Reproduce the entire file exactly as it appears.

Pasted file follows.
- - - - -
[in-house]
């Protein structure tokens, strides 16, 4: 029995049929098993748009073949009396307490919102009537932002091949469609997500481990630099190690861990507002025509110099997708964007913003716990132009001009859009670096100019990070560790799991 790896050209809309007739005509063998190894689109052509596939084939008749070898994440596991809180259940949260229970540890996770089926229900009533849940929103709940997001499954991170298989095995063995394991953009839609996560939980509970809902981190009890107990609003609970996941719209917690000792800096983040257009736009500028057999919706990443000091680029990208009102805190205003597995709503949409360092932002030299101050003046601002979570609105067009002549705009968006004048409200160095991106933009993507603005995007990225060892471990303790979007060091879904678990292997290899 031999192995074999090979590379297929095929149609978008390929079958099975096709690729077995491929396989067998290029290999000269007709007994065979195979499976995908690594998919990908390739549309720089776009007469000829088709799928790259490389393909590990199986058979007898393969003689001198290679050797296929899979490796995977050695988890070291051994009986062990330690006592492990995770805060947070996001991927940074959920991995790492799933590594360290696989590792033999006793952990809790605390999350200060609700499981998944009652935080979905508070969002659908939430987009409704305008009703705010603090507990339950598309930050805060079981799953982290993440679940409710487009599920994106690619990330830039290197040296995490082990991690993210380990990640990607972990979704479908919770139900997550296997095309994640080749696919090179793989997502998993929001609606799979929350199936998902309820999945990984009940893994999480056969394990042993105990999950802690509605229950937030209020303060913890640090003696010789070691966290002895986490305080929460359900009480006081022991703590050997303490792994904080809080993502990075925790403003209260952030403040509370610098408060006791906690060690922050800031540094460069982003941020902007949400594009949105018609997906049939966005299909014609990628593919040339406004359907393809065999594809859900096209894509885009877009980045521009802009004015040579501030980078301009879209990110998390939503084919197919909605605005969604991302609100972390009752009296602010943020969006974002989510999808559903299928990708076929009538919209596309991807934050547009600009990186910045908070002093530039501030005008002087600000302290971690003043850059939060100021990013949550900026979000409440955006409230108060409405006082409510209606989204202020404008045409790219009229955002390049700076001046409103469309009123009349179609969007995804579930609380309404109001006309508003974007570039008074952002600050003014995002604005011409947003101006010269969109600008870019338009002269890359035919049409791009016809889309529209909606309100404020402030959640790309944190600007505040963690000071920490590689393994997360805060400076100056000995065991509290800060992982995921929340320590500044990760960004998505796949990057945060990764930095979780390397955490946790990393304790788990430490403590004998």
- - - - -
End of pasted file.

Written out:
[in-house]
């Protein structure tokens, strides 16, 4: 029995049929098993748009073949009396307490919102009537932002091949469609997500481990630099190690861990507002025509110099997708964007913003716990132009001009859009670096100019990070560790799991 790896050209809309007739005509063998190894689109052509596939084939008749070898994440596991809180259940949260229970540890996770089926229900009533849940929103709940997001499954991170298989095995063995394991953009839609996560939980509970809902981190009890107990609003609970996941719209917690000792800096983040257009736009500028057999919706990443000091680029990208009102805190205003597995709503949409360092932002030299101050003046601002979570609105067009002549705009968006004048409200160095991106933009993507603005995007990225060892471990303790979007060091879904678990292997290899 031999192995074999090979590379297929095929149609978008390929079958099975096709690729077995491929396989067998290029290999000269007709007994065979195979499976995908690594998919990908390739549309720089776009007469000829088709799928790259490389393909590990199986058979007898393969003689001198290679050797296929899979490796995977050695988890070291051994009986062990330690006592492990995770805060947070996001991927940074959920991995790492799933590594360290696989590792033999006793952990809790605390999350200060609700499981998944009652935080979905508070969002659908939430987009409704305008009703705010603090507990339950598309930050805060079981799953982290993440679940409710487009599920994106690619990330830039290197040296995490082990991690993210380990990640990607972990979704479908919770139900997550296997095309994640080749696919090179793989997502998993929001609606799979929350199936998902309820999945990984009940893994999480056969394990042993105990999950802690509605229950937030209020303060913890640090003696010789070691966290002895986490305080929460359900009480006081022991703590050997303490792994904080809080993502990075925790403003209260952030403040509370610098408060006791906690060690922050800031540094460069982003941020902007949400594009949105018609997906049939966005299909014609990628593919040339406004359907393809065999594809859900096209894509885009877009980045521009802009004015040579501030980078301009879209990110998390939503084919197919909605605005969604991302609100972390009752009296602010943020969006974002989510999808559903299928990708076929009538919209596309991807934050547009600009990186910045908070002093530039501030005008002087600000302290971690003043850059939060100021990013949550900026979000409440955006409230108060409405006082409510209606989204202020404008045409790219009229955002390049700076001046409103469309009123009349179609969007995804579930609380309404109001006309508003974007570039008074952002600050003014995002604005011409947003101006010269969109600008870019338009002269890359035919049409791009016809889309529209909606309100404020402030959640790309944190600007505040963690000071920490590689393994997360805060400076100056000995065991509290800060992982995921929340320590500044990760960004998505796949990057945060990764930095979780390397955490946790990393304790788990430490403590004998």